The facts in the present case disclose an ordinary business transaction between businessmen. There is no suggestion of sharp dealings or unfair practices on either side. Plaintiff bought what he paid for, and paid for what he bought. There appears to be no good reason for denying defendant the benefit of the limitation of liability set forth in the contract.
The judgment is reversed.
I agree with the result reached in the majority opinion for the reasons expressed by Mr. Justice Ashburn, pro tem., of the Second Appellate District, Division Three, Hischemoeller v. National Ice and Cold Storage, Co., 284 P.2d 81. In so doing, I expressly withhold any approval of the majority opinion in George v. Bekins Van & Storage Co., 33 Cal.2d 834, 205 P.2d 1037. I pointed out in my dissent in the George case that plaintiffs there received their warehouse receipt which contained the limitation on liability notice over a month from the time the contract of bailment became effective; that the warehouse receipt subsequently received by plaintiffs modified the original contract of bailment; that such modification was void and ineffectual because unsupported by consideration. The George case is not, and should not be, authority for the case under consideration since here plaintiff's predecessors in interest received ‘Memorandum Acknowledgments' at the time of the bailment. These documents contained a notification that the peppers were accepted subject to limited liability on the part of the bailee as provided for in the rules and regulations on file with the Railroad Commission. There was no attempt here to alter, or modify, the original contract of bailment.
FN1. “Chili peppers fall in this category.”. FN1. “Chili peppers fall in this category.”
2. This was plaintiff's trade name.
3. ‘In order that the terms of another document can be incorporated by reference into a contract so as to bind the parties to that contract, the reference to said other document must be called to the attention of the party to be charged therewith and such party must consent thereto and the terms of the incorporated document must be known to or easily available to the contracting parties.‘While a contract of storage between a warehouseman and the owner of the property being stored may, under proper circumstances, contract to limit the amount which the owner may recover from the warehouseman in the vent the latter should be liable for loss or damage to the property, such special contract of limitation must be freely and fairly made between the parties and it must appear that the owner of the property accepted the contract with knowledge of its terms, such knowledge being a necessary condition to the owner's assent to the limitation.‘It follows that with respect to any special contract limiting liability on which the defendant in this action may rely, the defendant has the burden of proving that the plaintiff accepted such special contract limiting liability with knowledge of its terms. Should defendant fail in this burden, then its defense based upon such special contract must also fail. * * *‘Did the defendant's breach of contract proximately cause any loss or damage to the plaintiff?‘If you answer that question in the negative, the plaintiff would still be entitled to a verdict but would not be entitled to any compensatory damages. If you answer the last question in the affirmative, you will then find what loss or damage the defendant's breach of contract caused the plaintiff and return a verdict in his favor for the amount thereof. * * *‘Was that negligence the proximate cause of damage to the plaintiff's goods?‘If you answer that question in the negative, plaintiff is not entitled to recover on that issue, but if you answer it in the affirmative, you then will find what damage plaintiff thus has been caused to suffer and return a verdict in his favor for the amount thereof. * * *‘If under these circumstances you should find that the plaintiff is entitled to a verdict, it will then to your duty to award plaintiff such amount of damages as will compensate him for the loss or damage suffered by him as a proximate result of the defendant's breach of contract or negligence, if any.‘The measure of such loss in the case at bar is the difference between the reasonable market value of the plaintiff's chilies as of February 1, 1951, and the reasonable net salvage value of the chilies to the plaintiff.‘In determining the reasonable net salvage value of the chilies, you should deduct from the reasonable gross salvage the reasonable costs actually incurred by the plaintiff, if any, in reconditioning the chilies.’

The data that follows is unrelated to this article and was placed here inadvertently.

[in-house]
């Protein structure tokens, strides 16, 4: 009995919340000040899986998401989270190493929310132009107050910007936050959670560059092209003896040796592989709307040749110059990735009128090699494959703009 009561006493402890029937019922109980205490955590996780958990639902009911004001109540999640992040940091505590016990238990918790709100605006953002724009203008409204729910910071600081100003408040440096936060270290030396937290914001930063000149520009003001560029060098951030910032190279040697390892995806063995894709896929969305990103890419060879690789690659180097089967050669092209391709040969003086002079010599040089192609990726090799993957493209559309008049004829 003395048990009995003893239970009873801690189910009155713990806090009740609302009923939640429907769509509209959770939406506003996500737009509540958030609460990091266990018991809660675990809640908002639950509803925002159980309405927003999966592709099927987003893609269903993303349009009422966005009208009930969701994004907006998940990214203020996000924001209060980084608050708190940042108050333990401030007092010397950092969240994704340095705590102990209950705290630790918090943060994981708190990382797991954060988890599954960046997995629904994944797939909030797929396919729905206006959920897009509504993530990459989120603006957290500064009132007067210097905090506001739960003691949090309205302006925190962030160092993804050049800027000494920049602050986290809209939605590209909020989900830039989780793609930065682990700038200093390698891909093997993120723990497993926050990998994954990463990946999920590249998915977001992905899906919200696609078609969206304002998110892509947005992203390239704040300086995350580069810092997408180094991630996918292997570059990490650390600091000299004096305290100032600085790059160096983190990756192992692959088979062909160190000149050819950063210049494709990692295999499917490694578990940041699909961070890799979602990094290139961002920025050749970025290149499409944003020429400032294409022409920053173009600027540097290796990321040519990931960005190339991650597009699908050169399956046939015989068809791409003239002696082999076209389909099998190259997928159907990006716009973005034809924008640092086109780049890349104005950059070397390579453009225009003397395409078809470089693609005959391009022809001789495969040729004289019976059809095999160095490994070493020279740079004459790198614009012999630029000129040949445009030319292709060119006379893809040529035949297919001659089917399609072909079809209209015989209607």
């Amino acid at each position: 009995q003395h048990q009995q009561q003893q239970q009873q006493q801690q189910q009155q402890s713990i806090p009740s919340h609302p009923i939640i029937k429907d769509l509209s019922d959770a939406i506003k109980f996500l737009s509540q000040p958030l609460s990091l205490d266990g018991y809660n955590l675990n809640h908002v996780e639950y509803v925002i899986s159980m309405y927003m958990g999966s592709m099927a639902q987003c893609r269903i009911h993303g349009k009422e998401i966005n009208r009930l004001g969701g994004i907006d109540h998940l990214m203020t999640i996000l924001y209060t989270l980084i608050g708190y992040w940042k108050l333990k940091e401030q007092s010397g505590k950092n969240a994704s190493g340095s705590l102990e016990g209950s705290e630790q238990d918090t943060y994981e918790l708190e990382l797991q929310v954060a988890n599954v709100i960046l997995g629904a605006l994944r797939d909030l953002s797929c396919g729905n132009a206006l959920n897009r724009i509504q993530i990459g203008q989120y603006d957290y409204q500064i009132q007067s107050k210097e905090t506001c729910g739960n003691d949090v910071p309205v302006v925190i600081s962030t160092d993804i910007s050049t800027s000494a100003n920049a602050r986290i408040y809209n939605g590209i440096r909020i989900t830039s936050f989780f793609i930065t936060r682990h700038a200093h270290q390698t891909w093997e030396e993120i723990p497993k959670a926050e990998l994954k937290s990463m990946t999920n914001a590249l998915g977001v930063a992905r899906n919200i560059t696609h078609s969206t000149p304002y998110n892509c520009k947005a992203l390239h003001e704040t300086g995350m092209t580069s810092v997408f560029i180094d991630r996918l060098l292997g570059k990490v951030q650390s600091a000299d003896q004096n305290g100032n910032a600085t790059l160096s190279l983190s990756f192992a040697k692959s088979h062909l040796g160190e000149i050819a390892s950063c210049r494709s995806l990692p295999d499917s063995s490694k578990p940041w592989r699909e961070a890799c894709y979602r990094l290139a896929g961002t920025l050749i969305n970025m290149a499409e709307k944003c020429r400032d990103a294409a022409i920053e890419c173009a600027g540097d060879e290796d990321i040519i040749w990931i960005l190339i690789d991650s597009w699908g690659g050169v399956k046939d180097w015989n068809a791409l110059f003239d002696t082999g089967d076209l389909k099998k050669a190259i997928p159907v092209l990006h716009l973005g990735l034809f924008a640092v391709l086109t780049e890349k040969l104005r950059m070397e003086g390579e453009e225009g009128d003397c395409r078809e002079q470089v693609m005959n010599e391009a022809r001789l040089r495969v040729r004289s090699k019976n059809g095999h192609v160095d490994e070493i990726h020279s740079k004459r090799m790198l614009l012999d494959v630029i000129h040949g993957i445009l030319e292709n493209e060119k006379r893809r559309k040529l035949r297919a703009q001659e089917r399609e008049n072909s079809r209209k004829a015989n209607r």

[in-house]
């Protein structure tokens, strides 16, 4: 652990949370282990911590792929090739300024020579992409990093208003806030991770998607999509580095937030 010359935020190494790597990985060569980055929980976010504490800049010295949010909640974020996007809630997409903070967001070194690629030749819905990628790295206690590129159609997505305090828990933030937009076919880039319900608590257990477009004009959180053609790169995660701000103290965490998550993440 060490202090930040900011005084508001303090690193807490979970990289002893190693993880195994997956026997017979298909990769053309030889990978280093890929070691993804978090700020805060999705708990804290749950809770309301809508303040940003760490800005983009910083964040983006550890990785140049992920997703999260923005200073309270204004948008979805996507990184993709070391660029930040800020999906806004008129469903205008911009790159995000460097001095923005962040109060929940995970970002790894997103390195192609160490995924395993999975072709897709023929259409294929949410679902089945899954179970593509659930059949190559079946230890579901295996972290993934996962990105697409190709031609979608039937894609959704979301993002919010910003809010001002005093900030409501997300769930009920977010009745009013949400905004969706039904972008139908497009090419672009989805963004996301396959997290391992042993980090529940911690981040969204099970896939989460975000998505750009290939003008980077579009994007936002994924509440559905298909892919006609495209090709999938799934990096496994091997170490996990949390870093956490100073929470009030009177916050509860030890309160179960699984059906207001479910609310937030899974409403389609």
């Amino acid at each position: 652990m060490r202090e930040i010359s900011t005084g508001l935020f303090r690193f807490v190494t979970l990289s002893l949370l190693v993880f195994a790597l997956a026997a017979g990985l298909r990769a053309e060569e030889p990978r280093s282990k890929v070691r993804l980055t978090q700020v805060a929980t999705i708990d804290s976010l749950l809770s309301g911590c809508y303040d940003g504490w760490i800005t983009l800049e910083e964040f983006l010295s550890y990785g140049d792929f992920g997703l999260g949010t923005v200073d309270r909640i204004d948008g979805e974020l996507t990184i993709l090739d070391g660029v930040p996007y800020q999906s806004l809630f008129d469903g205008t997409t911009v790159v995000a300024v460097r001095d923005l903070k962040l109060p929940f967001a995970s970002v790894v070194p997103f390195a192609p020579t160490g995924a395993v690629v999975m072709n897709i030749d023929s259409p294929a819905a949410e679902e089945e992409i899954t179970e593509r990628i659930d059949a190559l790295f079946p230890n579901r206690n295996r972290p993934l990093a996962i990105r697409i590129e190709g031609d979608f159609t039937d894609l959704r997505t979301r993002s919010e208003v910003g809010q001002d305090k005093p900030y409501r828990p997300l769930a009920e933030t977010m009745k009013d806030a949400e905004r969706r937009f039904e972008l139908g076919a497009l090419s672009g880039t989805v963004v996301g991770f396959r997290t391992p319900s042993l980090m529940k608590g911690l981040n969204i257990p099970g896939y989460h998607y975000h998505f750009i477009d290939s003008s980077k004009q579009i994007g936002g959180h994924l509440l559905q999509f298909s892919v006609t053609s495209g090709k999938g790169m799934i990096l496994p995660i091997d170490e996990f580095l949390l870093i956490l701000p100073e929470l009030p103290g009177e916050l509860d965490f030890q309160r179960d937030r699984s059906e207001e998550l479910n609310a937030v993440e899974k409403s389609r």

GIBSON, C. J., and SHENK, TRAYNOR, SCHAUER and SPENCE, JJ., concur.
Response sent, thank you
A free source of state and federal court opinions, state laws, and the United States Code. For more information about the legal concepts addressed by these cases and statutes visit FindLaw's Learn About the Law.
Docket No: L. A. 23816.
Decided: March 02, 1956
Court: Supreme Court of California
Search our directory by legal issue
Enter information in one or both fields (Required)
FindLaw for Legal Professionals
Search our directory by legal issue
Enter information in one or both fields (Required)